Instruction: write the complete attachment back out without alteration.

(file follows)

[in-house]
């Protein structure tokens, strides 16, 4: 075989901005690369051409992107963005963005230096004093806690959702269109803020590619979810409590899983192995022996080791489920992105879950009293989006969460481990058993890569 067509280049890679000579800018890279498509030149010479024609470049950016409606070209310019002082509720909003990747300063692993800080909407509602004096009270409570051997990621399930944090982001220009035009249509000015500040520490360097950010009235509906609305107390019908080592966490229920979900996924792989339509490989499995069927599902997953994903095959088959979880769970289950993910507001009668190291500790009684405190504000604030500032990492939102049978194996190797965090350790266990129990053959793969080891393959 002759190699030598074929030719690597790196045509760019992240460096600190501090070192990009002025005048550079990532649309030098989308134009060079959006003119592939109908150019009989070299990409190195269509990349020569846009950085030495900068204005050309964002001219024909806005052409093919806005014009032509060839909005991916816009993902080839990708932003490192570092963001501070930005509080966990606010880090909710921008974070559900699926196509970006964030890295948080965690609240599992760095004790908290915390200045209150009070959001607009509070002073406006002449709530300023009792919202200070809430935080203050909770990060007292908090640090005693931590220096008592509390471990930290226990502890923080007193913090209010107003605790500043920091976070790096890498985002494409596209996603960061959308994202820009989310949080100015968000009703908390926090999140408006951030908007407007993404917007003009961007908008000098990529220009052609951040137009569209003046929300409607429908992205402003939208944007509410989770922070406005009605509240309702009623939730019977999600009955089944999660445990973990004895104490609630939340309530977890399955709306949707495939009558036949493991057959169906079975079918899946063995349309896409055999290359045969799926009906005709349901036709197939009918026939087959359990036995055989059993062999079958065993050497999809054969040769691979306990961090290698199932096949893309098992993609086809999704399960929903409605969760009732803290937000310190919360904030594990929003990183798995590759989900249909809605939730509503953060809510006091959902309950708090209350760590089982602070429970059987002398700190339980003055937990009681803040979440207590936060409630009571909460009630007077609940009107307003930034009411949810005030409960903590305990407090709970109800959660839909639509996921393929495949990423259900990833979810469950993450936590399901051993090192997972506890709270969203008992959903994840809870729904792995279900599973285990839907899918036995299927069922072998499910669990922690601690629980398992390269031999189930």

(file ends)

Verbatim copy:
[in-house]
């Protein structure tokens, strides 16, 4: 075989901005690369051409992107963005963005230096004093806690959702269109803020590619979810409590899983192995022996080791489920992105879950009293989006969460481990058993890569 067509280049890679000579800018890279498509030149010479024609470049950016409606070209310019002082509720909003990747300063692993800080909407509602004096009270409570051997990621399930944090982001220009035009249509000015500040520490360097950010009235509906609305107390019908080592966490229920979900996924792989339509490989499995069927599902997953994903095959088959979880769970289950993910507001009668190291500790009684405190504000604030500032990492939102049978194996190797965090350790266990129990053959793969080891393959 002759190699030598074929030719690597790196045509760019992240460096600190501090070192990009002025005048550079990532649309030098989308134009060079959006003119592939109908150019009989070299990409190195269509990349020569846009950085030495900068204005050309964002001219024909806005052409093919806005014009032509060839909005991916816009993902080839990708932003490192570092963001501070930005509080966990606010880090909710921008974070559900699926196509970006964030890295948080965690609240599992760095004790908290915390200045209150009070959001607009509070002073406006002449709530300023009792919202200070809430935080203050909770990060007292908090640090005693931590220096008592509390471990930290226990502890923080007193913090209010107003605790500043920091976070790096890498985002494409596209996603960061959308994202820009989310949080100015968000009703908390926090999140408006951030908007407007993404917007003009961007908008000098990529220009052609951040137009569209003046929300409607429908992205402003939208944007509410989770922070406005009605509240309702009623939730019977999600009955089944999660445990973990004895104490609630939340309530977890399955709306949707495939009558036949493991057959169906079975079918899946063995349309896409055999290359045969799926009906005709349901036709197939009918026939087959359990036995055989059993062999079958065993050497999809054969040769691979306990961090290698199932096949893309098992993609086809999704399960929903409605969760009732803290937000310190919360904030594990929003990183798995590759989900249909809605939730509503953060809510006091959902309950708090209350760590089982602070429970059987002398700190339980003055937990009681803040979440207590936060409630009571909460009630007077609940009107307003930034009411949810005030409960903590305990407090709970109800959660839909639509996921393929495949990423259900990833979810469950993450936590399901051993090192997972506890709270969203008992959903994840809870729904792995279900599973285990839907899918036995299927069922072998499910669990922690601690629980398992390269031999189930």